A new wave of gold rush has begun in South Africa due to the coronavirus pandemic, which has led to a sharp rise in unemployment.
Local residents and illegal migrants from Lesotho, Zimbavbe and Mozambique are mining abandoned mines for golden sand. In South Africa, such miners are called "zama" - fortune hunters, but for their work they receive only a small part of the profit, which goes to the criminal gangs controlling the process.
Activists in the Johannesburg suburbs are calling on the authorities and mining corporations to find a solution to the problem.
“Illegal miners are on the rise because the unemployment rate was already very high, and then the coronavirus pandemic began, which led to the impoverishment of the population,” says Tini Dlamini.
According to experts, six years ago, at least 30 thousand people were employed in this illegal trade in South Africa. Workers risk their health: the main method of illegal mining is mercury, which also leads to environmental pollution. On the territory of the country, there are about six thousand abandoned mines. In early October, six miners were killed in a shootout with police, and dozens were arrested.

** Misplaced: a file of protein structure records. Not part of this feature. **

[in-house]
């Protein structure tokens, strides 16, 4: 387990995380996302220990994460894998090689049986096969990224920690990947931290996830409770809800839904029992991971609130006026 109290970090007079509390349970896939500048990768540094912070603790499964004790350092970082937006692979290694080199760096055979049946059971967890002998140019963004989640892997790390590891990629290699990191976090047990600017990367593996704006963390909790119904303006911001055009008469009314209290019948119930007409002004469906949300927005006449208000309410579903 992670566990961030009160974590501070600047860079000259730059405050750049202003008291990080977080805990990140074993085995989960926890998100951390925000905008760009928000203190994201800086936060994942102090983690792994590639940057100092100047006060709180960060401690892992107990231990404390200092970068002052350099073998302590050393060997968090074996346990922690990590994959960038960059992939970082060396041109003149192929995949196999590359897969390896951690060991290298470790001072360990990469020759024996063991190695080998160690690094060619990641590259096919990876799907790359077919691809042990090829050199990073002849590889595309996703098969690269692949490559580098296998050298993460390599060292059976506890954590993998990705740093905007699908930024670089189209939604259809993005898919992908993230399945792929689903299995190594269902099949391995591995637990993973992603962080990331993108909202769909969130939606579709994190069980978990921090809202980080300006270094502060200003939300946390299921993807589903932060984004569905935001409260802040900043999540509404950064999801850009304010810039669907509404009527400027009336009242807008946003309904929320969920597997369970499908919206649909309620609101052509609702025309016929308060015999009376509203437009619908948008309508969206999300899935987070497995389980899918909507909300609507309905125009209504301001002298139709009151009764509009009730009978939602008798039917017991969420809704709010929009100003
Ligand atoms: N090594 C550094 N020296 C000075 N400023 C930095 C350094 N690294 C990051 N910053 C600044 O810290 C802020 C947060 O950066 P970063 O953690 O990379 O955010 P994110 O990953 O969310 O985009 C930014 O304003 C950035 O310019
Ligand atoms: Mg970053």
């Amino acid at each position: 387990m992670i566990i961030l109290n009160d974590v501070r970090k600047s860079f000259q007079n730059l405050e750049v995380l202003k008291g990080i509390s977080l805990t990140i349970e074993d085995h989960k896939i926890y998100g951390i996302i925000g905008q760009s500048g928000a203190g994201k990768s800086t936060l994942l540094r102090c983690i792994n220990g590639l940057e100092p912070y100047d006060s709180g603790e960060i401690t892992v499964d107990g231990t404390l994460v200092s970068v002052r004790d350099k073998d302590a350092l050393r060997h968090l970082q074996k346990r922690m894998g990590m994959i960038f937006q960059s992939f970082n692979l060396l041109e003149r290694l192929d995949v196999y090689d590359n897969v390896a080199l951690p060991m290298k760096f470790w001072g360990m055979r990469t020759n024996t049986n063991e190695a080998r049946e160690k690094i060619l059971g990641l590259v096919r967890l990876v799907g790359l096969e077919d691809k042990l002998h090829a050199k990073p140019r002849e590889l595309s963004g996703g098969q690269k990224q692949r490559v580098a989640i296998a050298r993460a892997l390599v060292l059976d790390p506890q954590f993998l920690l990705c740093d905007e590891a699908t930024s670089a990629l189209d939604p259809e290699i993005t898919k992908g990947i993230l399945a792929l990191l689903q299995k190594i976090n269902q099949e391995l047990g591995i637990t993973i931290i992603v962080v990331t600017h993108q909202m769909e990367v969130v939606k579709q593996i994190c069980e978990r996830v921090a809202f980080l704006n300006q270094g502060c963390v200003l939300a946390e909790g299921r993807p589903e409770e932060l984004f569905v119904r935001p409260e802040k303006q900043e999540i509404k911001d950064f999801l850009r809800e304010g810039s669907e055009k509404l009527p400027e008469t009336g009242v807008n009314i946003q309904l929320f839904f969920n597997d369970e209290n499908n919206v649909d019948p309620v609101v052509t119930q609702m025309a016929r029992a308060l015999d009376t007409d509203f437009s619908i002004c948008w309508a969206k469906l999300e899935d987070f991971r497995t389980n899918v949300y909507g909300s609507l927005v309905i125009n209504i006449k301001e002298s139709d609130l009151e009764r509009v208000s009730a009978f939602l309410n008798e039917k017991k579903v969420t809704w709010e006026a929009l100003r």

South African mines remain the deepest and most dangerous in the world. So, at the deepest mine in the world - Mponeng of the Harmony Gold company in South Africa - 7 people have already died this year. Extraction from deep mines is very expensive. South Africa was the largest gold producer until 2018, when the Republic of Ghana took its place.
Analysts predict that gold prices will be high for another two years, and then - until 2025 will decline. In the near future, this will stimulate increased investment in exploration and new projects. However, as prices decline, incentives will disappear.